Crim 101 Week 4
Today we focus on theory. Time, place, and people involved. Chapter 4
General (rather than individual) explanations of crime patterns.
Theories should also be falsifiable - we should be able to test or measure them.
-Before the classical school
A presumption of guilt, unless proven innocent.
Confession of guilt, or proof of innocence, through inquisition, often involving torture.
Physical torture as punishment for the few crimes that did not result in the death penalty.
CLASSICAL SCHOOL important figures
-Cesare Beccaria (1738-1794)
Torture was unfair - confession might have nothing to do with innocence or guilt.
If you were innocent, you were tortured anyway; if you were guilty, you were tortured too,
The death penalty was used often at random
The presumption of innocence.
Specific criminal codes. (Wrote down the laws)
Limitations on the severity of punishment (Different degree of crime, different
The duration of punishment as a more effective deterrent. Need an end point for
Public (Visible) punishment as a more effective deterrent.
-Jeremy Benthan (1748 - 1832)
People were rational, and exercised free will.
Would employ a hedonistic calculus in deciding whether a certain action was more likely
to result in pleasure than in pain.
What is the classical school closely aligned with
After the classical school came the positive school
Used "scientific" methods to explain criminal behaviour
Involved notion of "determinism", as opposed to "free will" or "rational choice"
Behaviour of criminals was pre-determined by their genes or evolutionary condition. -Cesare Lombroso (1835 - 1909)
Founder and most prominent member of the Positive School
The atavistic criminal - a degenerate throwback on earlier forms of evolution.
Modern Biological Approaches
Generally ignored in criminology
Recent resurgence based on the idea that biology might predispose a person to criminal
behaviour, but the social environment has an influence on whether those predispositions
result in crime
Idea that genes passed from parents to child result in criminal behaviour.
Nature versus Nurture
#Parents and children may share genes, but the also share a similar social environment.
Which maters more? (Nature -> Genes. Nurture -> Environment)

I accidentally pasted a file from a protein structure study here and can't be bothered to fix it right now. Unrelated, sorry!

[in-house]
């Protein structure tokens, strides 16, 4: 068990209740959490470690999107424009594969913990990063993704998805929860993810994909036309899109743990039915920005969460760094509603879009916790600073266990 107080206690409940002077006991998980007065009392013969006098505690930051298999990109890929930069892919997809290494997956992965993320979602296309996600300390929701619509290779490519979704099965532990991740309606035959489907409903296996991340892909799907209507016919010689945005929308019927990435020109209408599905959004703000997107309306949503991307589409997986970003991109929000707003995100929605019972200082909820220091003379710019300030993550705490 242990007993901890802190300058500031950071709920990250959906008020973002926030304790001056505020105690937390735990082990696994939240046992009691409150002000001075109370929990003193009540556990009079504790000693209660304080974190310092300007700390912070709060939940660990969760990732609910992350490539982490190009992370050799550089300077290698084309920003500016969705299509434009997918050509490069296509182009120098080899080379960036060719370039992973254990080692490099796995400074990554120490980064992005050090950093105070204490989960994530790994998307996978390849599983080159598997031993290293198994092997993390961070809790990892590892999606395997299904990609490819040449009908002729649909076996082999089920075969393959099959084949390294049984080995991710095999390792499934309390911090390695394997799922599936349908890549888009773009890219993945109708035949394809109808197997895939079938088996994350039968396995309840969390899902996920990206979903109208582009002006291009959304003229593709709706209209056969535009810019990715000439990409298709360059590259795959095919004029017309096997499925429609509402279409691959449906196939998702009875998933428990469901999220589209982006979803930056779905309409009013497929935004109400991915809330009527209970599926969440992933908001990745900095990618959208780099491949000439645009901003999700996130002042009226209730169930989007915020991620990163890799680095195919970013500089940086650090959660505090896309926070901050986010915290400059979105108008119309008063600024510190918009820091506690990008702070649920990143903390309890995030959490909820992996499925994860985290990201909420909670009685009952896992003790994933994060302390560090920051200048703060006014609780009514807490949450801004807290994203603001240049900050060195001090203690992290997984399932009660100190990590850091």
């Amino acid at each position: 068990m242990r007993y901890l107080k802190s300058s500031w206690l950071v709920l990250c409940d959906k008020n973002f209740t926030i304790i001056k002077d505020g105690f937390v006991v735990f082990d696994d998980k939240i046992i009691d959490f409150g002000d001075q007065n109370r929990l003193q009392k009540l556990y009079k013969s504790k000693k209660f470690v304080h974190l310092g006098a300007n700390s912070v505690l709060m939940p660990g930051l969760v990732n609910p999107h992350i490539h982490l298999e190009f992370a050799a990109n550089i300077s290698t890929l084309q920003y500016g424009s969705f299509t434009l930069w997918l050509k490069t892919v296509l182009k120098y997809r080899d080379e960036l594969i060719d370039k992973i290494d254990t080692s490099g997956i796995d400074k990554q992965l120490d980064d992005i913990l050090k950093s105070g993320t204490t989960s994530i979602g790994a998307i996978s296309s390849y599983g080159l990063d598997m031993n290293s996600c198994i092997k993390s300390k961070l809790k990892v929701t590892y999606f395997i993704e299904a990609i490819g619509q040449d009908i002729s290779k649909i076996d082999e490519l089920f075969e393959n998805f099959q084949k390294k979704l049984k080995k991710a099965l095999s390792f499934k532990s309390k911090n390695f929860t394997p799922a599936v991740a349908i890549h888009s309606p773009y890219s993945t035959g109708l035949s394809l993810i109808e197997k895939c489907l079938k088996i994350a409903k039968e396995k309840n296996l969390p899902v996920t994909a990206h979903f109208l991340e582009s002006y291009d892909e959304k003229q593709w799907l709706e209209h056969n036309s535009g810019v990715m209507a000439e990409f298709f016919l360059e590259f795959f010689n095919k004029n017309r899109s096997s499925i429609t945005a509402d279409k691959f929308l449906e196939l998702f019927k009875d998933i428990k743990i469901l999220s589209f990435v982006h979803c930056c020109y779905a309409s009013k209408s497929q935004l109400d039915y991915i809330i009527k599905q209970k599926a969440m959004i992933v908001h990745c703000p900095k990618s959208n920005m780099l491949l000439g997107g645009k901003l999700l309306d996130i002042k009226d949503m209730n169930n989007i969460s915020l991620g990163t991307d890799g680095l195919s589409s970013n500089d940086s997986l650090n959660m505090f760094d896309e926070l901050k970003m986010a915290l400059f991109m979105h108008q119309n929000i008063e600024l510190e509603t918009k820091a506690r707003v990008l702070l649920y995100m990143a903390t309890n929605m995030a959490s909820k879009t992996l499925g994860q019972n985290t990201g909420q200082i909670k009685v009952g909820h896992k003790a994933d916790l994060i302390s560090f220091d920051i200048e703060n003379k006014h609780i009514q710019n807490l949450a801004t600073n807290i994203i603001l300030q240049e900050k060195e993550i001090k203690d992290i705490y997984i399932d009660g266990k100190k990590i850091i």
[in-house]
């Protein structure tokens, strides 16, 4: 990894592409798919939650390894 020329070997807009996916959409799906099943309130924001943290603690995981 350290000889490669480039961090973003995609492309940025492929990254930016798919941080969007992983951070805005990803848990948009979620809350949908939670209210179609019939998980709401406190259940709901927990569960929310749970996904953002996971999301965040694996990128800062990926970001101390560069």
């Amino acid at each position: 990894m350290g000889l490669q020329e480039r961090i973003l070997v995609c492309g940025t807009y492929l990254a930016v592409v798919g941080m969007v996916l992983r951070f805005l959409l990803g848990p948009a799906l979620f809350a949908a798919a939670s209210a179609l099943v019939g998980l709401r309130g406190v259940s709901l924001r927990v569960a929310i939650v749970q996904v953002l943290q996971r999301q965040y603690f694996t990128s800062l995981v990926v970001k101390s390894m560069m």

Possibility that what a person eats can affect their mental state and/or their behaviour.
"Twinkie defence" - too much sugar can make a person hyperactive and aggressive.
Vitamins and Omega-3s
-Intelligence and Crime
Lower IQ could have negative effect on school performance
Poor school performance leads to an increased risk of delinquency
Five different hypotheses
-The school failure hypothesis
Learning disabilities may contribute to school failure
Student may become frustrated, angry, and aggressive as a consequence
Ends up being identified by teachers as "troublemaker"
-The susceptibility hypothesis
Learning disabilities may result in impulsiveness, irritability, and inability to see the
consequences of certain actions
These characteristics may lead to delinquent behaviours
-The differential arrest hypothesis
Individuals with learning disabilities more likely to be arrested, because they are less able
to conceal their criminal activities
Less able to interact effectively with the police due to poor social perceptions
-The differential adjudication hypothesis
More likely to be convicted because they cant understand/cope with compliated court
-The differential disposition hypothesis More likely to receive harsher sentence
Often school drop-outs
Less employable and appear to be at higher risky of recidivating.
Often used to describe serial killers, sexual predators and other offenders we consider to
be exceptionally dangerous
Considered "different" from "normal" people
"Psychopath" used interchangeably with "sociopath" and anti-social personality disorder
"Psychopaths" are not only criminals.
Idea that people (and other organisms) evolve in ways that benefit them and this explains
much human behaviour
o Related to eliminating competition for females
o Related to increased social status
Female aggression avoidance:
o If she dies, the kids die